Desperate to end the fighting, Birdie embarks on a dangerous mission into the heart of the Takhran’s fortress. Legend speaks of a mythical spring buried within and the Songkeeper who will one day unleash it to achieve victory. Everyone believes Birdie is the one, but the elusive nature of the Song and rumors of other gifted individuals lead her to doubt her role. Unleashing the spring could defeat the Takhran once and for all, but can she truly be the Songkeeper when the Song no longer answers her call?
Monday, March 13, 2017
Description: Eliyana has always recoiled from her own reflection in the mirror. But what if that were only one Reflection—one world? What if another world existed where her blemish could become her strength?
Eliyana is used to the shadows. With a hideous birthmark covering half her face, she just hopes to graduate high school unscathed. That is, until Joshua hops a fence and changes her perspective. No one, aside from her mother, has ever treated her as normal. Maybe even beautiful. Because of Joshua, Eliyana finally begins to believe she could be loved.
But one night her mother doesn’t come home, and that’s when everything gets weird.
Now Joshua is her new, and rather reluctant, legal Guardian. Add a hooded stalker and a Central Park battle to the mix and you’ve gone from weird to otherworldly.
Eliyana soon finds herself in a world much larger and more complicated than she’s ever known. A world enslaved by a powerful and vile man. And Eliyana holds the answer to defeating him. How can an ordinary girl, a blemished girl, become a savior when she can’t even save herself?
My Thoughts: This book turned out to be some what of a guilty pleasure. Many of its elements were things that normally make me cringe, yet I somehow still liked it. I don't know that I can pinpoint why, but Eliyana's struggle captured my attention and held it throughout, refusing to let me go even through the end.
I'm not a fan of shapeshifters or strange and convoluted names for things in a story such as the Kiss of Accord or the verity and the void. I don't like when tension is built through secondary characters refusing to answer straight forward questions. And love triangles are a sure way to make me roll my eyes... and believe me when I say that I most definitely did that while reading this.
Yet there is a complexity to the conflict in Unblemished that drew me in and left me needing answers. Though I don't so much care for the story world, I did end up caring about the characters and the questions surrounding the verity and the void. I'd rather not give away anything, so I wont mention names, but the connection between the individuals in this story's love triangle is one that I am excited to see explored and I plan to pick up at least the next book in the series just so I can see where that goes.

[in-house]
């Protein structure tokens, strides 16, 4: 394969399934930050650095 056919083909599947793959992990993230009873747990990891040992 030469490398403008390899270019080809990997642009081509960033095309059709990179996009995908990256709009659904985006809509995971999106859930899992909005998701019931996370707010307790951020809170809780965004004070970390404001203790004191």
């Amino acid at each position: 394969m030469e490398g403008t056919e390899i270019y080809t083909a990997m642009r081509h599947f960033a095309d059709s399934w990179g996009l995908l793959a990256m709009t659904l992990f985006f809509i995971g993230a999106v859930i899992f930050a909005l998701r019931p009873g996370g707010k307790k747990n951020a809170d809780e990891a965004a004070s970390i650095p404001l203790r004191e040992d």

I have provided an honest review after having received this book through the Fiction Guild.
Monday, March 6, 2017
Description: It’s the early 1930s, but Cora Scott is walking in stride as a career woman after having inherited her great aunt’s wedding shop in Heart’s Bend, Tennessee, where brides come from as far away as Birmingham to experience her famed bridal treatment. Meanwhile, Cora is counting down the days until her own true love returns from the river to make her his bride. But days turn into months and months to years. All the while, Birch Good continues to woo Cora and try to show her that while he is solid and dependable, he can sweep her off her feet.
More than eighty years later, former Air Force Captain Haley Morgan has returned home to Heart’s Bend after finishing her commitment to military service. After the devastating death of her best friend, Tammy, and discovering the truth about the man she loved, Haley is searching for her place in life.
When Haley decides to reopen the romantic but abandoned wedding shop where she and Tammy played and dreamed as children, she begins a journey of courage, mystery, and love.
As Cora’s and Haley’s stories intertwine through time in the shadow of the beloved wedding shop, they both discover the power of their own dreams and the magic of everyday love.
My Thoughts: Once again I have found myself reading one of Hauck's books and I will say that I liked this one much better than the first in the series. The characters are far more likeable and the transition between time lines was not nearly as jarring. It helped that the two romances were completely separated by time instead of one leaping back and forth from childhood to adulthood and back.
I did not fully understand some of the character's reasoning. Haley's obsession with the wedding shop made little sense as she was hardly a romantic and had no experience with running a business or working sales. Cora also seemed rather naive and far more in love with the idea of passion than actually finding a steadfast love.
However, the tone and descriptions in this novel make some of the other flaws easy to overlook. The historical setting of the Great Depression was fantastic and Haley's unwavering loyalty to her newfound dream was admirable. I could have done without such a sappy point of commonality between the two romances, but I can genuinely see how someone more romantic at heart might fall in love with this story. It is one I might suggest to a friend.
I have provided an honest review after having received a copy of this book through the Fiction Guild.